Re:It's not "911" in Japan (1)

DNS-and-BIND (461968) | more than 2 years ago | (#41176595)

OK, well stop being so UK-centric then. It pisses the rest of the world off.

You see what I did there?

Re:It's not "911" in Japan (1)

Mashiki (184564) | more than 2 years ago | (#41175841)

It's 911 in Canada as well. Just so you know, it's not "American" only. You can also use various *numbers in Canada, for instance in Ontario you can use *OPP(Ontario Provincial Police) for emergencies, other provinces use both as well. This is because the country is so freaking large, and resources are so freaking scattered, that sometimes 911 isn't always your best option.

Re:It's not "911" in Japan (1)

Cimexus (1355033) | more than 2 years ago | (#41175871)

North American then. In many places, 'American' doesn't specifically refer to the US (a topic done to death on Slashdot I know, but there is literally a word like 'United Statesian' in many languages to refer to those from the USA).

And even in English, 'American' in the context of phone networks is usually understood to mean 'North American' rather than specifically the US. After all, the US and Canada share the same country code (+1), so as far as 'talking about phones' is concerned, they may as well be the same country to most people from elsewhere.

Re:It's not "911" in Japan (1)

Inda (580031) | more than 2 years ago | (#41176547)

You can use 911 in the UK. We have made allowances for the three Americans who travel here each year.

We also have 101 as our non-emergency emergency number, but no one uses it, as it only redirects you to the nearest police station and time is better spent pissing in the wind.

Re:It's not "911" in Japan (1)

JasterBobaMereel (1102861) | more than 2 years ago | (#41177559)

999 (UK) , 112 (Europe), and 911 (NANP) all route to the same service in the UK ...

Re:It's not "911" in Japan (1)

clive_p (547409) | more than 2 years ago | (#41176685)

Absolutely right. But you didn't bother to post the only international number, which is 112. This works throughout the EU and in quite a number of other countries besides from land-lines, and on all mobile phones using the GSM system (which is most of them, maybe nearly all). This is the number to teach children, and to use in articles about emergency calls.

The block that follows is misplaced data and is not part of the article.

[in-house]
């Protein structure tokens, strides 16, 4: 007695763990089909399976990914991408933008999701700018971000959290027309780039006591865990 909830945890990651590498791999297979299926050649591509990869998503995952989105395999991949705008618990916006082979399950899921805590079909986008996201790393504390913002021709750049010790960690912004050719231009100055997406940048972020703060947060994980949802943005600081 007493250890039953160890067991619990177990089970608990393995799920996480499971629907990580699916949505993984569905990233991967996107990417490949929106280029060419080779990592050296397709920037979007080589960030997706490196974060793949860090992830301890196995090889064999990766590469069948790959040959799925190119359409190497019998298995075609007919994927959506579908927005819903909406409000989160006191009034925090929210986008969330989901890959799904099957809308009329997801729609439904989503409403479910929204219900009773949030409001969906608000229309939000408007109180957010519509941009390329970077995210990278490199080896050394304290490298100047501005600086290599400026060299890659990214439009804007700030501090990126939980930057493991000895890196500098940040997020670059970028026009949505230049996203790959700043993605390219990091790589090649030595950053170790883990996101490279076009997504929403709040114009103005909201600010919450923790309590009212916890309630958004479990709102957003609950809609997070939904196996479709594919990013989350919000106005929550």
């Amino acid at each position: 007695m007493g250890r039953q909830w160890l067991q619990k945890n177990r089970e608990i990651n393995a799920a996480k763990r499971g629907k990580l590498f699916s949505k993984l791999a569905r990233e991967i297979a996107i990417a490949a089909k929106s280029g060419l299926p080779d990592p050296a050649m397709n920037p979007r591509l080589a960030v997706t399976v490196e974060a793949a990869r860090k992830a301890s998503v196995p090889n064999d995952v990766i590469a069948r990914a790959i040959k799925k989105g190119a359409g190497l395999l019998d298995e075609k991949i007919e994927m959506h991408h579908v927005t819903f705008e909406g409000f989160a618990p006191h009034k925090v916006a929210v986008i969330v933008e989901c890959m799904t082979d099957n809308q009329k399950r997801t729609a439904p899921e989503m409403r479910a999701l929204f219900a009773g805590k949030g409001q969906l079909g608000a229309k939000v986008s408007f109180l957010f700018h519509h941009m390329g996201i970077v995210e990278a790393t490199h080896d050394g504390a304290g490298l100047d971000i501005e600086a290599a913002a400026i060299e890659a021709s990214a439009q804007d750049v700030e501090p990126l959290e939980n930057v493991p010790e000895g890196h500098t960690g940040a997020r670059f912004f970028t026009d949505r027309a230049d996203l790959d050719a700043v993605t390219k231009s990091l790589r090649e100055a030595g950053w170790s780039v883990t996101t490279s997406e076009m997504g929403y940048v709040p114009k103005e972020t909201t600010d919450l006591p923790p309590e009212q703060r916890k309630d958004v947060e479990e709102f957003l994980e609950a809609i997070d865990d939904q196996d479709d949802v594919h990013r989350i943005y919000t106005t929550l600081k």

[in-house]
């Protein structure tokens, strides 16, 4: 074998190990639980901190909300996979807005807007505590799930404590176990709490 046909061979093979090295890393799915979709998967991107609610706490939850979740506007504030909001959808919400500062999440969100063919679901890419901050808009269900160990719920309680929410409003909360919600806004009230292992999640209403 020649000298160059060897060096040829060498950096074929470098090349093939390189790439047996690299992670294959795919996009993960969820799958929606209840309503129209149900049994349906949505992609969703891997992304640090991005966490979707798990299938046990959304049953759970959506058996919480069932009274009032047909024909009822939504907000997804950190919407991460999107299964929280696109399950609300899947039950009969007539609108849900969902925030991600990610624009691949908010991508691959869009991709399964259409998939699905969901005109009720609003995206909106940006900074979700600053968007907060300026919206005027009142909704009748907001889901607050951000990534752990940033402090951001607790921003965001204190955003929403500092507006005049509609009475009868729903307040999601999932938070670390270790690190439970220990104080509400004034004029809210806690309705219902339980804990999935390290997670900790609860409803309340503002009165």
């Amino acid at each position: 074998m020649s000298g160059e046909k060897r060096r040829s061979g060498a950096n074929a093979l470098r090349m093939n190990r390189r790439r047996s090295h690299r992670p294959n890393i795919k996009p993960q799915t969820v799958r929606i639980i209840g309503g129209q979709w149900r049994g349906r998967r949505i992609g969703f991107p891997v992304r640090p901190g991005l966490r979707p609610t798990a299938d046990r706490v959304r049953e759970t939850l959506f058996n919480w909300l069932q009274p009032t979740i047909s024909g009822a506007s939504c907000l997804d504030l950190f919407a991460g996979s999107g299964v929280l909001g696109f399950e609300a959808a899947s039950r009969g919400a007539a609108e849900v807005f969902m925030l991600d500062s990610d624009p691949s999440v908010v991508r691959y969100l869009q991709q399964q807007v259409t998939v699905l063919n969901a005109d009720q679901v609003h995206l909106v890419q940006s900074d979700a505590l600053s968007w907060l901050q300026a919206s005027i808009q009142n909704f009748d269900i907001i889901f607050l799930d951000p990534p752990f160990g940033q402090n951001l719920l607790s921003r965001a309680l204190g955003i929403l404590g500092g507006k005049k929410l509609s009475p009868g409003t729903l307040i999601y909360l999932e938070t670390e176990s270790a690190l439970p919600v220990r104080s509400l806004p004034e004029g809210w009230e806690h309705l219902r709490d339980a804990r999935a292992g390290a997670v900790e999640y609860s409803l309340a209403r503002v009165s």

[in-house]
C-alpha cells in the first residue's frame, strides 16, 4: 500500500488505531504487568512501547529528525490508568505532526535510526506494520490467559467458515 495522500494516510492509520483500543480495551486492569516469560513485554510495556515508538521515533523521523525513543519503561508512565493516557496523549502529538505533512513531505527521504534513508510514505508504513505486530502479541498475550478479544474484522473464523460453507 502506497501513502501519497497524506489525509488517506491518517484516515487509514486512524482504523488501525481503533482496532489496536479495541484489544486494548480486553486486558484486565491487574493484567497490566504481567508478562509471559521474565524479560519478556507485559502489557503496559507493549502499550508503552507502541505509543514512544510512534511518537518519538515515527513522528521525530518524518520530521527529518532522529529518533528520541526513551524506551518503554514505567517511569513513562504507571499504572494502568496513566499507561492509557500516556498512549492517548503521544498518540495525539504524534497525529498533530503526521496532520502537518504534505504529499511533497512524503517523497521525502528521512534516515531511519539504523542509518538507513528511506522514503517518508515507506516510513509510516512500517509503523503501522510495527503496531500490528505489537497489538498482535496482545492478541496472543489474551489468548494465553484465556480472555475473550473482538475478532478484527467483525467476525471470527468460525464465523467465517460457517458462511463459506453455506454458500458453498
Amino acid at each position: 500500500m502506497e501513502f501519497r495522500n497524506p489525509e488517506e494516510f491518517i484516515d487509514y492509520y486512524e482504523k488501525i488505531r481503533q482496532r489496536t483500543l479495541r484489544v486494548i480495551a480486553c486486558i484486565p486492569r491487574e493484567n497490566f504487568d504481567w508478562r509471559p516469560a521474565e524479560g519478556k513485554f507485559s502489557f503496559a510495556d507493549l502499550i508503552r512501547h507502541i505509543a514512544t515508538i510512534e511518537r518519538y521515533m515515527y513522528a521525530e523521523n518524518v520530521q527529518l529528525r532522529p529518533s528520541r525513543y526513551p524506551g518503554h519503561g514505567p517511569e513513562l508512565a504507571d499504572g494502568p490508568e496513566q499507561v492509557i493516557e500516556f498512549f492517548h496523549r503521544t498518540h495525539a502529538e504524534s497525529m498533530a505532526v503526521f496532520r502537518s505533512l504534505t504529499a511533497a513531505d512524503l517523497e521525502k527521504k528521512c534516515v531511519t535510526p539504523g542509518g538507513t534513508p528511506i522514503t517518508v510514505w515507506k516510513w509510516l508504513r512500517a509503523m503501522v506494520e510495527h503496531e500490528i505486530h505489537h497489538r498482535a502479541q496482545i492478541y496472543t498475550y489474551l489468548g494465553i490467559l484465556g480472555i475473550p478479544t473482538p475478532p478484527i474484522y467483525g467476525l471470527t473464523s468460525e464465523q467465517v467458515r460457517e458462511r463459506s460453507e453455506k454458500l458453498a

Re:It's not "911" in Japan (0)

Anonymous Coward | more than 2 years ago | (#41178801)

because no one cares about you.

Not so strange (2, Interesting)

Anonymous Coward | more than 2 years ago | (#41175577)

Around 9 or 10 years ago, a guy I knew used ICQ (yes, really) to message a friend of his one night, when he looked in the mirror and saw his whole neck was swollen (his throat was 'a bit sore' but he didn't think it was that bad until he went into the bathroom and saw himself in the mirror). His phone had been disconnected that week (his roommates were cheapskates -- well they were all university students...) and he got picked up and they went to the hospital. Turned out he had acute tonsillitus and if he hadn't gotten to the hospital quickly it could have been 'curtains' that evening. So a 'net-based '911' may occasionally be a good thing!

Re:Not so strange (1)

DNS-and-BIND (461968) | more than 2 years ago | (#41175801)

So...no money for phone but money for internet? Priorities, I suppose. Darwin curses..."missed!"

Re:Not so strange (0)

Anonymous Coward | more than 2 years ago | (#41175859)

Is that really shocking? The Internet is a higher priority for many people than telephones are, and that's not even mentioning modern VOIP services.

Re:Not so strange (0)

Anonymous Coward | more than 2 years ago | (#41175909)

These days phone is only good for emergency calls. Most people around here don't even bother with landline unless it "comes for free when they get internet". Not sure how many of those phones are actually connected to the line though.

With internet connection, you can do a lot more. I can LEGALLY watch local TV stations on internet directly from their webpage for free, I can make phone calls (skype, VoIP, etc), I can e-mail, I can read news, etc.